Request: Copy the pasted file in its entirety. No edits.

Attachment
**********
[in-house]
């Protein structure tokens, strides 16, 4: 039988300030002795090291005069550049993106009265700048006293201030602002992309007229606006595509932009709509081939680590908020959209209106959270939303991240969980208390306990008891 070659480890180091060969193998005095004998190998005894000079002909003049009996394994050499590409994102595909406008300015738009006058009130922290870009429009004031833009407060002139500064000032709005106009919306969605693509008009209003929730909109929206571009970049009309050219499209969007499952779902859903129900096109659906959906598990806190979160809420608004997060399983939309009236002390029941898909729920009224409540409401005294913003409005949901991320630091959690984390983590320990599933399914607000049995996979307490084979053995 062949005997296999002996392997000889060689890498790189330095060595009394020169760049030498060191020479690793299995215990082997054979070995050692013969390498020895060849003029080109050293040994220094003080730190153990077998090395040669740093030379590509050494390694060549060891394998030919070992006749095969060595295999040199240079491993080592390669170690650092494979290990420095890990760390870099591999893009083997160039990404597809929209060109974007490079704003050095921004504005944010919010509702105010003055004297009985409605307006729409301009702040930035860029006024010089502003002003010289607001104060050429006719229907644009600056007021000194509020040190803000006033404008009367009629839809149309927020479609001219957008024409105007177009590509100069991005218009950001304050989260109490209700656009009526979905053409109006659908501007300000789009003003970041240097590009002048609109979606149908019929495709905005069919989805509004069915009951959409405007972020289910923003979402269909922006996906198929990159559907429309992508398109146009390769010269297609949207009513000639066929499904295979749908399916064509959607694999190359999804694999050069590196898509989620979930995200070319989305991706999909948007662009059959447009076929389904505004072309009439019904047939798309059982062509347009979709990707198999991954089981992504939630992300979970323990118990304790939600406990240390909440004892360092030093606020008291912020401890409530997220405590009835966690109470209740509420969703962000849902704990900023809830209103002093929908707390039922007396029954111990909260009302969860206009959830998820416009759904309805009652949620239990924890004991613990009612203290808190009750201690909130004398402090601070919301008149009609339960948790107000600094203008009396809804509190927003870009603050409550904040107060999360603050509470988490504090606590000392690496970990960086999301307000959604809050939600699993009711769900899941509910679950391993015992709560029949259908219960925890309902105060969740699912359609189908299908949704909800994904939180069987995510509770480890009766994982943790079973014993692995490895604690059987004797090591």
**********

[in-house]
């Protein structure tokens, strides 16, 4: 039988300030002795090291005069550049993106009265700048006293201030602002992309007229606006595509932009709509081939680590908020959209209106959270939303991240969980208390306990008891 070659480890180091060969193998005095004998190998005894000079002909003049009996394994050499590409994102595909406008300015738009006058009130922290870009429009004031833009407060002139500064000032709005106009919306969605693509008009209003929730909109929206571009970049009309050219499209969007499952779902859903129900096109659906959906598990806190979160809420608004997060399983939309009236002390029941898909729920009224409540409401005294913003409005949901991320630091959690984390983590320990599933399914607000049995996979307490084979053995 062949005997296999002996392997000889060689890498790189330095060595009394020169760049030498060191020479690793299995215990082997054979070995050692013969390498020895060849003029080109050293040994220094003080730190153990077998090395040669740093030379590509050494390694060549060891394998030919070992006749095969060595295999040199240079491993080592390669170690650092494979290990420095890990760390870099591999893009083997160039990404597809929209060109974007490079704003050095921004504005944010919010509702105010003055004297009985409605307006729409301009702040930035860029006024010089502003002003010289607001104060050429006719229907644009600056007021000194509020040190803000006033404008009367009629839809149309927020479609001219957008024409105007177009590509100069991005218009950001304050989260109490209700656009009526979905053409109006659908501007300000789009003003970041240097590009002048609109979606149908019929495709905005069919989805509004069915009951959409405007972020289910923003979402269909922006996906198929990159559907429309992508398109146009390769010269297609949207009513000639066929499904295979749908399916064509959607694999190359999804694999050069590196898509989620979930995200070319989305991706999909948007662009059959447009076929389904505004072309009439019904047939798309059982062509347009979709990707198999991954089981992504939630992300979970323990118990304790939600406990240390909440004892360092030093606020008291912020401890409530997220405590009835966690109470209740509420969703962000849902704990900023809830209103002093929908707390039922007396029954111990909260009302969860206009959830998820416009759904309805009652949620239990924890004991613990009612203290808190009750201690909130004398402090601070919301008149009609339960948790107000600094203008009396809804509190927003870009603050409550904040107060999360603050509470988490504090606590000392690496970990960086999301307000959604809050939600699993009711769900899941509910679950391993015992709560029949259908219960925890309902105060969740699912359609189908299908949704909800994904939180069987995510509770480890009766994982943790079973014993692995490895604690059987004797090591």